What Happens If You Become Incapacitated and Don’t Have the Right Documents in Place?

You need a plan. It’s an expression we share across multiple practice areas as we work with clients to ensure they are meeting their goals and hitting milestones within their long-term strategies. But, what happens when you don’t have a plan?

Our team has previously highlighted the importance of planning documents like Financial Power of Attorney designations and Advanced Health Care Directives. These tools provide peace of mind and guidance in the event you are unable to make decisions for yourself.

When you become incapacitated without first establishing these documents, your health and finances could be in flux.

Who Makes Medical Decisions Short of a Health Care Directive?

In California, the default law recently changed to apply more generally to this exact situation. If an adult in the state becomes incapacitated or unable to effectively communicate their wishes for treatment, Assembly Bill 2338, which passed in September 2022, applies.

This law establishes a hierarchy of healthcare decision-makers if a patient has not previously designated an individual and does not have the capacity to communicate one currently. The medical facility the patient is at will assign an agent that is accessible in the order as follows:

  1. Patient’s spouse or domestic partner
  2. Patient’s adult child
  3. Patient’s parent
  4. Patient’s adult sibling
  5. Patient’s adult grandchildren
  6. Another adult relative or close personal friend

The law requires that the chosen individual be available and have demonstrated special care and concern for the patient while being “familiar with the patient’s personal values and beliefs.” This authorization lasts for the duration of the incapacitated individual’s care or 60 days – whichever is shorter.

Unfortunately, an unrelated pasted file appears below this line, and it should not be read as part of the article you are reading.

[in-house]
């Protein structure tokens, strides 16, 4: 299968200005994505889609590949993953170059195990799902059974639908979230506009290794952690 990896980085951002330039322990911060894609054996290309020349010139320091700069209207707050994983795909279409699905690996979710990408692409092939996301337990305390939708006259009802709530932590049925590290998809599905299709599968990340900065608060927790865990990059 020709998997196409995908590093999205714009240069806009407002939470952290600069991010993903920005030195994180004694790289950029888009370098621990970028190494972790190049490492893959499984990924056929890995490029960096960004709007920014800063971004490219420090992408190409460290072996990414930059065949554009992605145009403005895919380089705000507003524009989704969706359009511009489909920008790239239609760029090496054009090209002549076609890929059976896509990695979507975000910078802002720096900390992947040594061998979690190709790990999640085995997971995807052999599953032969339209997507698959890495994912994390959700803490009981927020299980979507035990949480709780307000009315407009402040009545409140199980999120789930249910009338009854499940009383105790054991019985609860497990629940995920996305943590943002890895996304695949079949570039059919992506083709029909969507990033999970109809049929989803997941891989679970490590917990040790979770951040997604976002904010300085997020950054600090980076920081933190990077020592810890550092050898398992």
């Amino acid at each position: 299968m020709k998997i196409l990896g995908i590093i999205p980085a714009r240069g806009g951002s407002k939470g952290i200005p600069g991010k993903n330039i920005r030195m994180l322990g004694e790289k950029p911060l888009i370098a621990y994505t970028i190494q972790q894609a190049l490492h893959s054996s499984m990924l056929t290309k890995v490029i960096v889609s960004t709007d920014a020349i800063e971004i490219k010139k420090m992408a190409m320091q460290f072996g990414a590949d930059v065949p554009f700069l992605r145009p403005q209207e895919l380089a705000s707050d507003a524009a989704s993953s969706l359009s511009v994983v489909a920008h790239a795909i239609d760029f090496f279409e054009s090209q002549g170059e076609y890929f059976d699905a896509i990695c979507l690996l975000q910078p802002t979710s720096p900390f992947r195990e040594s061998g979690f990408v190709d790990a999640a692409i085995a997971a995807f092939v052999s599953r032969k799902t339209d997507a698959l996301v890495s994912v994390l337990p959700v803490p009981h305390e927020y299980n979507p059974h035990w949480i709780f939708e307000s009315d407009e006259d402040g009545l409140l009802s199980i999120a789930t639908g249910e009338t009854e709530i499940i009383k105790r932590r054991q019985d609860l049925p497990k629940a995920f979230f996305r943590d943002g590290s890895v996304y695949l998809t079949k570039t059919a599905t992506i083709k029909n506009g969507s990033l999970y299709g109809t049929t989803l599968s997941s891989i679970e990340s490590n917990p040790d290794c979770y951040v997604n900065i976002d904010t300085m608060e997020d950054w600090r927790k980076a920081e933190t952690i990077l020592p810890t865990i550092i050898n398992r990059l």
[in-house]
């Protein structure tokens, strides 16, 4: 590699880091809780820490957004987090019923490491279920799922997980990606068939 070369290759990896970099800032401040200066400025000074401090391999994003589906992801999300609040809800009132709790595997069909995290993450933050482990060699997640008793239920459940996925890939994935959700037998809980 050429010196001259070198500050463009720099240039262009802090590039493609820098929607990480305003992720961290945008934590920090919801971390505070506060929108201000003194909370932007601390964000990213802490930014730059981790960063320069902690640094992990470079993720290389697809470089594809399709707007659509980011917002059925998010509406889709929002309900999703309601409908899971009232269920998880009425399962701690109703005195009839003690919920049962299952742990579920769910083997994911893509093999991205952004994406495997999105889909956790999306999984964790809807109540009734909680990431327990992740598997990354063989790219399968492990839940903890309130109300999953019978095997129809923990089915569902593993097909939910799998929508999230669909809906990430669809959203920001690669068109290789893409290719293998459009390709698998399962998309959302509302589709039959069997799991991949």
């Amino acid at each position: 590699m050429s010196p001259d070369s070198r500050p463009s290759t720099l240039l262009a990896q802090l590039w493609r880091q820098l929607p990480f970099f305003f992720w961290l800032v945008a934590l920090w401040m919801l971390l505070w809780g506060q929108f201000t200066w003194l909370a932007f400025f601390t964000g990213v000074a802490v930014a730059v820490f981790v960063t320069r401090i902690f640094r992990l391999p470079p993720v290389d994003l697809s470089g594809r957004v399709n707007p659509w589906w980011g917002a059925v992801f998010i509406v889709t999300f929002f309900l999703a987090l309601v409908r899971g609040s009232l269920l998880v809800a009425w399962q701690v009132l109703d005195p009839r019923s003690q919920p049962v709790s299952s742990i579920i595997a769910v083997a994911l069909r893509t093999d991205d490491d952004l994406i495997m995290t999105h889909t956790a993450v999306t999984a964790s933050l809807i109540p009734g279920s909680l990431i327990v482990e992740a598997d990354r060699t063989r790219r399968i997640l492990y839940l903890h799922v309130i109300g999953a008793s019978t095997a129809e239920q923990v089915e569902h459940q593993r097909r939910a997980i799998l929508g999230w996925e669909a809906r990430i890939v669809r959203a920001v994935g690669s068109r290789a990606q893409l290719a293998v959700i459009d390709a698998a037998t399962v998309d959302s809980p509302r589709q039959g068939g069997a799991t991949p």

All of this is to say that your care and treatment are out of your hands if you haven’t made this choice for yourself. Not only could an individual be granted assumed responsibility for your health, but your treatment may be delayed as the facility works to confirm the agent to act on your behalf.

At the time of this writing, 44 states have similar “default surrogacy” laws. It’s important to know what the law is in your state if this situation were to ever come up.

What Happens to Your Finances When You Don’t Have a Financial Power of Attorney?

In the same vein, your finances also become out of your control if you are incapacitated and have not appointed an agent through the use of a Financial Power of Attorney. However, a key difference is present – instead of qualified professionals making the appointment as is the case with healthcare decisions, the courts get involved and make the appointment.

Probate courts step in and appoint an agent who assumes financial duties on your behalf and who requests so to the court. This process often takes time and may result in someone who is unfamiliar with your financial circumstances taking control of your finances, or who has bad intentions about your money or health care. If you have business interests, this becomes particularly detrimental.

Because of the potential delays, your debts will grow and may become delinquent, your bills will pile up, and recent financial progress can be significantly stunted. Failing to establish a Financial Power of Attorney prior to becoming incapacitated is a significant risk. We believe this is a risk even the wealthiest can’t afford to take.At The Law Offices of Tyler Q. Dahl, we help people find peace of mind by getting the right documents in place on time. You need to do this before your health deteriorates or an accident strikes. Contact our team and get started right away.

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Dahl Law Group

At Dahl Law Group, we’re not just a law firm. We’re your trusted advisor for your business and family from beginning to end. As your family and business grow, we will be there by your side. Our passion is providing you with peace of mind and protection through personalized estate and business planning.

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